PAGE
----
Founder of ESL Reads   EAL Teacher (Secondary)

Empower your EAL/D Students with a Wellbeing Curriculum

October 24, 2022 by Lauren Piovesan

One of my most favourite things to teach EAL/D students is about the brain and the body! I’m by no means a health teacher, but I have been fortunate to have flexibility over unit themes. I have found teaching these topics empowering and insightful for students, as they have brought out some of the best questions for inquiry (as well as the most hilarious facial expressions!). Honestly, get ready to bite your tongue and hold back the laughter!

Over my time in the classroom, I have taught:

  • Growth Mindset & Neuroplasticity
  • The Menstrual Cycle
  • The Stress Response
  • The 3 Dimensions of Health (Physical, Mental and Social)

In this blog, I will briefly outline what I think was helpful for students and activities that really worked for my cohorts.

Growth Mindset & Neuroplasticity

I could talk for hours about this one! I don’t know about you, but many of my students developed such low self-esteem, anxiety around progress and an, “I’m not smart!” attitude. Teaching my students about how learning actually works was a game changer and met them at their level of intelligence.

Tips & Tricks:

  • Get hands on – I used wool to demonstrate how connections in the brain get stronger.
  • Visuals, visuals, visuals! It’s a tricky concept and students won’t understand it unless it’s well supported.
  • Use books (or parts of books) such as, My Fantastic Elastic Brain. There is lots on this topic now!
  • Use this an opportunity for goal setting.
  • Pair this topic with the biographical type stories that I spoke about in my previous blog. Athletes are particularly good!
  • Mindset is good for teaching negatives and contractions (I can, I can’t, I will, I won’t).

The Menstrual Cycle

I don’t think I’ve had quite as much fun teaching any other topic! While this is a difficult one to get students to attend due to religious and cultural reasons, it is so important for EAL/D students. I had an all-female cohort, but if you have males too, perhaps puberty in general is a more appropriate focus.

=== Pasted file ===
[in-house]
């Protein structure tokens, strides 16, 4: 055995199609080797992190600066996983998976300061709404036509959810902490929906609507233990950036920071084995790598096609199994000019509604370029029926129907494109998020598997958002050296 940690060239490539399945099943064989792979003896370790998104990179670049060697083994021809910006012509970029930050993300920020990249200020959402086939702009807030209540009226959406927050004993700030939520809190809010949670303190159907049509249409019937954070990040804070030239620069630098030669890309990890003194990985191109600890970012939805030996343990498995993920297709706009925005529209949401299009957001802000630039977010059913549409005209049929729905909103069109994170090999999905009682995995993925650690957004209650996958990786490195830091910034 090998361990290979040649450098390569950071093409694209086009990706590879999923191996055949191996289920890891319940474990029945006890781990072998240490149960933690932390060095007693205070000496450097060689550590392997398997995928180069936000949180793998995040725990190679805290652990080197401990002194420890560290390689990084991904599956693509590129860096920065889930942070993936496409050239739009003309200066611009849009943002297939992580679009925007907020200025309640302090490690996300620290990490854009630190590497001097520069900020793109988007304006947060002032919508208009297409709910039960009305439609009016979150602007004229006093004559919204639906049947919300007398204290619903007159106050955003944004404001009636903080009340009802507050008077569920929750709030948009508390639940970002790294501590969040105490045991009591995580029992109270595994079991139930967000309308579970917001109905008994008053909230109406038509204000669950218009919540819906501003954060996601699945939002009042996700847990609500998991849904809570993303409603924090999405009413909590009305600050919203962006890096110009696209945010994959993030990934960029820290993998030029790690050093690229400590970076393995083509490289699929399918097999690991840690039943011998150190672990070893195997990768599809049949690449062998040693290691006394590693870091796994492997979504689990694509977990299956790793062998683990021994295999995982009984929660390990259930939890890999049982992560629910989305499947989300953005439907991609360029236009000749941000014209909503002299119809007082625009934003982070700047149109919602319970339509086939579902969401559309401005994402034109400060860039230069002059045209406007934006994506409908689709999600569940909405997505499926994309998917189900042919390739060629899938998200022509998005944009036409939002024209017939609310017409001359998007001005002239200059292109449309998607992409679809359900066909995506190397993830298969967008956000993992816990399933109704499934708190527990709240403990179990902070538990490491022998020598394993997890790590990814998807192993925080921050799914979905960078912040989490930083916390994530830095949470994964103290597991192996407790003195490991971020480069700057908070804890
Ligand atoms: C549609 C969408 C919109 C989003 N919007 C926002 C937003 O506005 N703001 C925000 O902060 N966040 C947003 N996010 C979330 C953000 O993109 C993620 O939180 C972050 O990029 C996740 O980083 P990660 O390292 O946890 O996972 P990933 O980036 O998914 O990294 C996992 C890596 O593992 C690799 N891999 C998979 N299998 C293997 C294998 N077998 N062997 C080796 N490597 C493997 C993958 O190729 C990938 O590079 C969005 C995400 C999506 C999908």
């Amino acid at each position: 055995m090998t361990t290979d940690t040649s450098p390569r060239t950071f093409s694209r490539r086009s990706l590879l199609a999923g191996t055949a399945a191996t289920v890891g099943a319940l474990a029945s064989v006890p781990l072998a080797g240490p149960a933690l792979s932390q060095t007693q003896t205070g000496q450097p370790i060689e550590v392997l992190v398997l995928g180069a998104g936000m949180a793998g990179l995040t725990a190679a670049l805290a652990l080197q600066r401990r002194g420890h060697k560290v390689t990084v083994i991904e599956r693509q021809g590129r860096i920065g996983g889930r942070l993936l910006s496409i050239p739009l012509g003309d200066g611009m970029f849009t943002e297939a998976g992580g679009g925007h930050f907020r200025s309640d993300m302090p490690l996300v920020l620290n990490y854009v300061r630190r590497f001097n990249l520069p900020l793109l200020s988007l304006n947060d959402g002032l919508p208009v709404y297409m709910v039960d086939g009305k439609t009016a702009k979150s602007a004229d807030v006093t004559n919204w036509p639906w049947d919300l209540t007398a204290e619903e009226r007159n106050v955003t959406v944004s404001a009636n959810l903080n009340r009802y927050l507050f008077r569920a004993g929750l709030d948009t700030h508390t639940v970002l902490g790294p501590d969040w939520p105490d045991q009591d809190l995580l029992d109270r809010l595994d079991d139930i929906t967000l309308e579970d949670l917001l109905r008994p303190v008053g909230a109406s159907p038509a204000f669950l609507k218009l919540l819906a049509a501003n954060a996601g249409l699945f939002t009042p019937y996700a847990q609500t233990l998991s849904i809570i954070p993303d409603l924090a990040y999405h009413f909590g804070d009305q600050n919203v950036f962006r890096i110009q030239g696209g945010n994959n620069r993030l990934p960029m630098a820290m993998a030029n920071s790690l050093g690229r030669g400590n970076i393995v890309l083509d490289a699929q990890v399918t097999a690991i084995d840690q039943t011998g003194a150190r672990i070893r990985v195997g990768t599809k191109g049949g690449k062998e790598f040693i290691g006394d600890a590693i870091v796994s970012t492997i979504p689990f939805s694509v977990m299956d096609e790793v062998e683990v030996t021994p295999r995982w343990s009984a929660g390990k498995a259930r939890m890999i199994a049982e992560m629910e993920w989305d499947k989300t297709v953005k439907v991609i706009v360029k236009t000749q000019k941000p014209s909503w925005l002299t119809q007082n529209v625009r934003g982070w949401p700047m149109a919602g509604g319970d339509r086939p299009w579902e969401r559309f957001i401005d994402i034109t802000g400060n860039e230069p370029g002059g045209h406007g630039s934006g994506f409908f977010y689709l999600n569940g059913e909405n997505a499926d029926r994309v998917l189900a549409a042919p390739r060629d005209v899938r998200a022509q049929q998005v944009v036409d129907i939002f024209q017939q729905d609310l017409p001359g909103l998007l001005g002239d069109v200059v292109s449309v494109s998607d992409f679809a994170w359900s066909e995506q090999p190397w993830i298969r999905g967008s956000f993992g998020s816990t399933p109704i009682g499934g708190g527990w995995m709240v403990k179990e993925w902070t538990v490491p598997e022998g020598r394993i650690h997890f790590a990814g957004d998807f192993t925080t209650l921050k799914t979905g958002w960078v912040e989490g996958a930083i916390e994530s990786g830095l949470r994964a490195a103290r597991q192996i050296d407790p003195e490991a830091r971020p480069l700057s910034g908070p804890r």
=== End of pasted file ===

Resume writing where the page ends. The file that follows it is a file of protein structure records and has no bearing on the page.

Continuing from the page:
1. menstrual-cycle-changes

Tips & Tricks:

  • Have question boxes that can be anonymous – great for focusing in on question forms!
  • Use props (sanitary products and any other tangible items you can get your hands on).
  • Use visuals, diagrams, colouring and videos. This is so good for sequencing and listening & viewing skills!
  • was my go to for this unit and it also provided some accessible texts for my students (high post beginner-intermediate).
  • There are some great menstrual cycle apps that you can use to improve students’ digital and organisational skills. I introduced them to Flo.
  • Use small group facilitated rotations so students feel more comfortable to share and ask.
  • L1 groups could be helpful. I could see my students wanting to talk but not having the English words.  
  • Get experts in to support (school nurses, refugee health nurses and sexual education experts). Again, excellent for listening and note-taking skills!

The Stress Response

I felt that this was such an important unit as the trauma our students carried often left them in an anxious state. Explaining the signs and symptoms of the stress response, what is actually happening in the body, and ways to calm it down was interesting to students. I won’t lie; this is a tricky concept for beginners to grasp, but visuals really helped them piece it together. 

Tips & Tricks:

  • Relaxation workshops can be fun. We trialled yoga, colouring, dot painting, meditation and more.
  • Label the body parts and symptoms e.g. sweaty palms, heart beating, legs shaking. Get students to trace their bodies (on butchers paper) and draw on them.
  • Teach the language for emotions alongside it.
  • Decide for your cohort how in depth you want to go here – the language can get pretty technical!

The 3 Dimensions of Health (Physical, Mental & Social)

Trust me when I say, it is eye-opening for students to know there is such a thing as mental and social health, and to know that they are inter-connected. 

Tips & Tricks:

  • Great information texts come out of this unit. We read them and created them.
  • Get ready to use graphic organisers – venn diagrams were fantastic!
  • Short, sharp rotations on sub-topics (e.g. sleep, nutrition, anxiety) in small groups worked incredibly well. Lots of great questions and comments came out around mental health attitudes and cultural beliefs.
  • My EAL/D team got advice from the school nurse, the year 11 Victorian Health Curriculum, and the Foundation House resource, HealthWize.
  • Run tasters for wellbeing strategies – try foods, go outside, flavoured water etc.
  • Build awareness for students around local services and do excursions there.

I am passionate about students having a greater understanding of the way their brain and body operates and how this affects their learning and their lives. Looking back on this unit, I wish I had done more to spark conversations about cultural health practices; this could be interesting for students to share!

I wonder if other EAL/D teachers have had similar levels of success teaching health topics, and if you have your own tips and tricks you can share, please leave a comment below!

*Please note: I am a teacher and am not in a health profession. What I write about in this post comes only from my observations and my students’ experiences across the 5 years that I have worked with them, which I communicate broadly here. 

2 thoughts on “Empower your EAL/D Students with Health and Wellbeing Topics”

  1. Thanks again Lauren for an interesting post 🙂 You have included some interesting topics here that I haven’t really considered including before. I am going to investigate further!

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